- Death and the Dying
- The Cobbler and the Financier
- The Lion, the Wolf, and the Fox
- The Power Of Fables
- The Man and the Flea
- The Women and the Secret
- The Dog That Carried His Master’s Dinner
- The Joker and the Fishes
- The Rat and the Oyster
- The Bear and the Amateur Gardener
- The Two Friends
- The Hog, the Goat, and the Sheep
- Thyrsis And Amaranth
- The Funeral of the Lioness
- The Rat and the Elephant
- The Horoscope
- The Ass and the Dog
- The Pashaw and the Merchant
- The Use Of Knowledge
- Jupiter and the Thunderbolts
- The Falcon and the Capon
- The Cat and the Rat
- The Torrent and the River
- The Two Dogs and the Dead Ass
- Democritus and the People Of Abdera
- The Wolf and the Hunter
A trading Greek, for want of law,
Protection bought of a pashaw;
And like a nobleman he paid,
Much rather than a man of trade—
Protection being, Turkish-wise,
A costly sort of merchandise.
So costly was it, in this case,
The Greek complained, with tongue and face.
Three other Turks, of lower rank,
Would guard his substance as their own,
And all draw less on his bank,
Than did the great pashaw alone.
The Greek their offer gladly heard,
And closed the bargain with a word.
The said pashaw was made aware,
And counseled, with a prudent care
These rivals to anticipate,
By sending them to heaven’s gate,
As messengers to Mahomet—
Which measure should he much delay,
Himself might go the self-same way,
By poison offered secretly,
Sent on, before his time, to be
Protector to such arts and trades
As flourish in the world of shades.
On this advice, the Turk—no gander—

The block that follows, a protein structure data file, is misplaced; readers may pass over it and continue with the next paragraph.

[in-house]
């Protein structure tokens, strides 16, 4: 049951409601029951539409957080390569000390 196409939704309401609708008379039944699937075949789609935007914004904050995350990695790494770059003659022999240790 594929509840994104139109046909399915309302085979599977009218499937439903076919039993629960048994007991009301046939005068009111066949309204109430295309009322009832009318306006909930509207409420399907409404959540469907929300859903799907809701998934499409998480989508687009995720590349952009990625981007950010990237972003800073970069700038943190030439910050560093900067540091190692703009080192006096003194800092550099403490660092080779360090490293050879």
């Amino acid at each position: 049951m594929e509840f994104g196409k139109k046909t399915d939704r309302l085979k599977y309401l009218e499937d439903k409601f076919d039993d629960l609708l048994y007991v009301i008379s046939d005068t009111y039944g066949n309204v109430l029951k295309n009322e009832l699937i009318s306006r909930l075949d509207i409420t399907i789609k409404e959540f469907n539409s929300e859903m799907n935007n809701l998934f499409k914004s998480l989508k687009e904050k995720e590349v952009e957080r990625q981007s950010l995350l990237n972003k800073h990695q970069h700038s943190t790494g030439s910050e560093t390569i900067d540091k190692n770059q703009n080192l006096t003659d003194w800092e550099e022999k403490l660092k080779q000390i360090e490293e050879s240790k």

Behaved himself like Alexander.
Straight to the merchant’s, firm and stable,
He went, and took a seat at table.
Such calm assurance there was seen,
Both in his words and in his mien,
That even that weasel-sighted Grecian
Could not suspect him of suspicion.
“My friend,” said he, “I know you’ve quit me,
And some think caution would befit me,
Lest to despatch me be your plan:
But, deeming you too good a man
To injure either friends or foes
With poisoned cups or secret blows,
I drown the thought, and say no more.
But, as regards the three or four
Who take my place,
I crave your grace
To listen to an apologue.
“A shepherd, with a single dog,
Was asked the reason why
He kept a dog, whose least supply
Amounted to a loaf of bread
For every day. The people said
He’d better give the animal
To guard the village seignior’s hall;
For him, a shepherd, it would be
A thriftier economy
To keep small curs, say two or three,
That would not cost him half the food,
And yet for watching be as good.
The fools, perhaps, forgot to tell
If they would fight the wolf as well.
The silly shepherd, giving heed,
Cast off his dog of mastiff breed,
And took three dogs to watch his cattle,
Which ate far less, but fled in battle.
His flock such counsel lived to rue,
As doubtlessly, my friend, will you.
If wise, my aid again you’ll seek—”
And so, persuaded, did the Greek.
Not vain our tale, if it convinces
Small states that It’s a wiser thing
To trust a single powerful king,
Than half a dozen petty princes.
An envoy of the Porte Sublime,As history says, once on a time,Before th' imperial Germ ...
The Pashaw and the Merchant by Jean de La Fontaine’s Fables in Book 8
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